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Has renting in London become as risky as squatting?

United Kingdom
Housing
occupydclg4.jpg

Renters are becoming increasingly reluctant to speak out about unsatisfactory living conditions as they fear retaliatory eviction. © Occupy

On 10 April, I was one of the activists from London Renters who occupied Britain’s Department for Communities and Local Government (DCLG), which is considering proposals to make it even easier for landlords to evict tenants from their homes. The press were milling about outside, Channel 4’s Paul Mason presented a housing special and the BBC was also there, vying for stories of eviction. We’re awash with the tensions of the housing market, and many British viewers who don’t rent in London understandably want to know what that means. But, having invited journalists along, no members of our coalition of private tenants groups would go on camera. Because the odds that one of our landlords may be watching a Channel 4 housing special are quite high - at least higher than them reading a New Internationalist blog.

By speaking out, we run the risk of losing our homes. If a landlord knows we are organizing against a profiteering property system, the game’s up. One member of the Tower Hamlets group recently got eviction papers after he reported his landlord to the council for the gaping hole in his roof, and that’s just the tip of the iceberg.  It might take a couple of months as the courts are so blocked up with evictions, but under section 21 of the Housing Act, landlords don’t actually need a reason to evict us.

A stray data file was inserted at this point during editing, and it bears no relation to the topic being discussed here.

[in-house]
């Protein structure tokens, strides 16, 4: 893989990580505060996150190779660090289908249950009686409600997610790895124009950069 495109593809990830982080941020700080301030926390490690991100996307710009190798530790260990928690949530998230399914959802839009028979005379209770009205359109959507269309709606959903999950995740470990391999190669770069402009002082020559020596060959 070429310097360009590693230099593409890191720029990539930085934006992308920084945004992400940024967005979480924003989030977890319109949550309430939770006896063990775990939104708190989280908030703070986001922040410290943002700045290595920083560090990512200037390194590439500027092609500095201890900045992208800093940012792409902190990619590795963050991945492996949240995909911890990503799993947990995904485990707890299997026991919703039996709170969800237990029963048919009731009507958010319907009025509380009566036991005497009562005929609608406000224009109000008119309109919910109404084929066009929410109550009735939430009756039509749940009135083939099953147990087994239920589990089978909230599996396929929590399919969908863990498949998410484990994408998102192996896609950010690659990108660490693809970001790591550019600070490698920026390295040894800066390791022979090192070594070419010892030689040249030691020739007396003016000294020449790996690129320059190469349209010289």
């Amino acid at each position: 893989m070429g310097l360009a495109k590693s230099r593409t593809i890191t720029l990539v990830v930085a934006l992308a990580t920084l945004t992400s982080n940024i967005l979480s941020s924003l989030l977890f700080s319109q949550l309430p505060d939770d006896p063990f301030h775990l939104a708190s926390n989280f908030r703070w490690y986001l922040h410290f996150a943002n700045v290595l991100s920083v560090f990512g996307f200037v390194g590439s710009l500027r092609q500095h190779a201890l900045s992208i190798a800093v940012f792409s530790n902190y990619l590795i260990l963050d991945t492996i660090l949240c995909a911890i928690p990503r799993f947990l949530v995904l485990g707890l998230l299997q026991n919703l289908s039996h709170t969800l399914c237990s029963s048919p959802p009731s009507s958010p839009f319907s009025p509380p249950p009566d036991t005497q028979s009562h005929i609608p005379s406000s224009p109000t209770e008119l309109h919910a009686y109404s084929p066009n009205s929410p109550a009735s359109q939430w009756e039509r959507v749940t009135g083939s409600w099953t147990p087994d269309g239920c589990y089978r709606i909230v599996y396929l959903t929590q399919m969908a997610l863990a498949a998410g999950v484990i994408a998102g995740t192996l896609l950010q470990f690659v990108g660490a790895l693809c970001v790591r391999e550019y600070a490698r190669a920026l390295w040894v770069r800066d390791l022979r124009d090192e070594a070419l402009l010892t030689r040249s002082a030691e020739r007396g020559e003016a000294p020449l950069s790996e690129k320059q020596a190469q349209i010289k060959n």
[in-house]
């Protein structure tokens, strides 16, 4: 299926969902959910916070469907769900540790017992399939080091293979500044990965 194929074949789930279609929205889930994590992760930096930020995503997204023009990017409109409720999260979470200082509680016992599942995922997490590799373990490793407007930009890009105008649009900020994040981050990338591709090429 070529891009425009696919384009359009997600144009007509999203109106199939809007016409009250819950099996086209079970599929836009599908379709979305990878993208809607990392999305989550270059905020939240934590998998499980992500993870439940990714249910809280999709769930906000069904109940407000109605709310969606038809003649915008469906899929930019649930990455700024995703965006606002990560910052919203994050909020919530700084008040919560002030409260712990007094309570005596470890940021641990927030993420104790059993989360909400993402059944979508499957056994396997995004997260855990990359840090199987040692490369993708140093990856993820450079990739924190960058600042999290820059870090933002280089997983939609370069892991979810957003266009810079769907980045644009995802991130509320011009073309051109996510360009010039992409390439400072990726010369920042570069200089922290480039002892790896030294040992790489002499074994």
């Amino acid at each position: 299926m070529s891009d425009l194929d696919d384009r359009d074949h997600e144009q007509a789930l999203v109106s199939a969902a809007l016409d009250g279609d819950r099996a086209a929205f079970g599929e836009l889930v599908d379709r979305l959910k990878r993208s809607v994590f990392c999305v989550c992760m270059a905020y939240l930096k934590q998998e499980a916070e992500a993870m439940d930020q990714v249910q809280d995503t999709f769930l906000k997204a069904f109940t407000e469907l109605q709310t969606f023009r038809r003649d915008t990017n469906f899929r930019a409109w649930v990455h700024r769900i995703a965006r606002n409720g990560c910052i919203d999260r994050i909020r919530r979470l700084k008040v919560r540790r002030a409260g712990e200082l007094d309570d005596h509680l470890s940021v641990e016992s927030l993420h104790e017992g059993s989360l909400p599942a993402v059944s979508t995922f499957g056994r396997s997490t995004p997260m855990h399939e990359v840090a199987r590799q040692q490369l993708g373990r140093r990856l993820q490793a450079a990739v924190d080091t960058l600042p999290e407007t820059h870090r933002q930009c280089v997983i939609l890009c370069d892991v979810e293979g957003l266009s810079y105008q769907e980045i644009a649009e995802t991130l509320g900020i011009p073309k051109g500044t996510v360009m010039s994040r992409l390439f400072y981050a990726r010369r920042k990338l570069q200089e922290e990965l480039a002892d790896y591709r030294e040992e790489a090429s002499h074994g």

So the idea that the DCLG will ease this process further is farcical. But unfortunately these laws aren’t a result of government ineptitude – a third of MPs are landlords, many raking it in from housing benefit. By contrast, renter impoverishment continues apace with 39 per cent of us now living in poverty. The money doesn’t even enter our accounts mostly – it just goes straight from government to MP landlord.

With precarity an inalienable fact of city life for most, renters groups have begun to spring up across the city. Many of those involved are indignant because they still expect security; others are jaded - they have come to expect eviction and intimidation over decades. The same day we paid a visit to DCLG, 40 riot cops arrested 14 people trying (and failing) to stop Camden council evicting a man who councillors claimed was living in too small a room: not much of a win for quality housing for the people as he was dropped off at the council office to make a homelessness application. As renters we are squeezed on all sides.

Agents take their cut; landlords are not held to account for the state of their properties or ordered to reinvest any of their rocketing profits in keeping buildings habitable. Right now, 33 per cent of private homes don’t meet the government ‘decent homes’ standards. Research by housing charity Shelter has found that 1 in 33 renters have been a victim of a ‘retaliatory eviction’, and 1 in 8 are so fearful of being evicted that they will not ask for repairs to be done. Some London Renters activists are in this position. 

It's not just repairs that are the problem. We need an end to section 21, longer tenancies than just 6 months or a year, and the prosecution of landlords who are breaking the law. We’ve raised these issues in consultation meetings held by the Department for Communities and Local Government. It was, to our knowledge, the first time they had spoken to tenants’ representatives, and they still haven’t listened.

As the assumption of insecurity grows, conflict with landlords seems inescapable, and eviction resistance begins to mirror other insecure tenures like squatting. But without the right to organize, we can only preach to the converted. I’m banking on my landlord not reading the New Internationalist – I’ll let you know if I hear from him.

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